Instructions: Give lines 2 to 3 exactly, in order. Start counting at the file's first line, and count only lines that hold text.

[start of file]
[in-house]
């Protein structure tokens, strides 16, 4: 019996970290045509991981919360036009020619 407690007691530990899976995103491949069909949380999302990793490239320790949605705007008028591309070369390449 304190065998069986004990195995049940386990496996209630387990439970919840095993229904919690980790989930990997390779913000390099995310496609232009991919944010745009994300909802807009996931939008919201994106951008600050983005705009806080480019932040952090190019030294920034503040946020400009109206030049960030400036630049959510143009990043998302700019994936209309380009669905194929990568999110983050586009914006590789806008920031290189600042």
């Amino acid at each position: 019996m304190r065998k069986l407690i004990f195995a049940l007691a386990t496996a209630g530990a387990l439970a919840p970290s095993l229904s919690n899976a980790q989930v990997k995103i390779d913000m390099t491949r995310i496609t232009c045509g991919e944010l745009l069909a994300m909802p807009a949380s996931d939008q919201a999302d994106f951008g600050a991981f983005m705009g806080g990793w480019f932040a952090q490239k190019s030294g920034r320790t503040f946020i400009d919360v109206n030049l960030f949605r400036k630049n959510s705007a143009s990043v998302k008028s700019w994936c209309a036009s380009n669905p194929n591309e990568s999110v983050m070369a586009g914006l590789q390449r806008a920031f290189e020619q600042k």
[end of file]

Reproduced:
């Protein structure tokens, strides 16, 4: 019996970290045509991981919360036009020619 407690007691530990899976995103491949069909949380999302990793490239320790949605705007008028591309070369390449 304190065998069986004990195995049940386990496996209630387990439970919840095993229904919690980790989930990997390779913000390099995310496609232009991919944010745009994300909802807009996931939008919201994106951008600050983005705009806080480019932040952090190019030294920034503040946020400009109206030049960030400036630049959510143009990043998302700019994936209309380009669905194929990568999110983050586009914006590789806008920031290189600042």
């Amino acid at each position: 019996m304190r065998k069986l407690i004990f195995a049940l007691a386990t496996a209630g530990a387990l439970a919840p970290s095993l229904s919690n899976a980790q989930v990997k995103i390779d913000m390099t491949r995310i496609t232009c045509g991919e944010l745009l069909a994300m909802p807009a949380s996931d939008q919201a999302d994106f951008g600050a991981f983005m705009g806080g990793w480019f932040a952090q490239k190019s030294g920034r320790t503040f946020i400009d919360v109206n030049l960030f949605r400036k630049n959510s705007a143009s990043v998302k008028s700019w994936c209309a036009s380009n669905p194929n591309e990568s999110v983050m070369a586009g914006l590789q390449r806008a920031f290189e020619q600042k």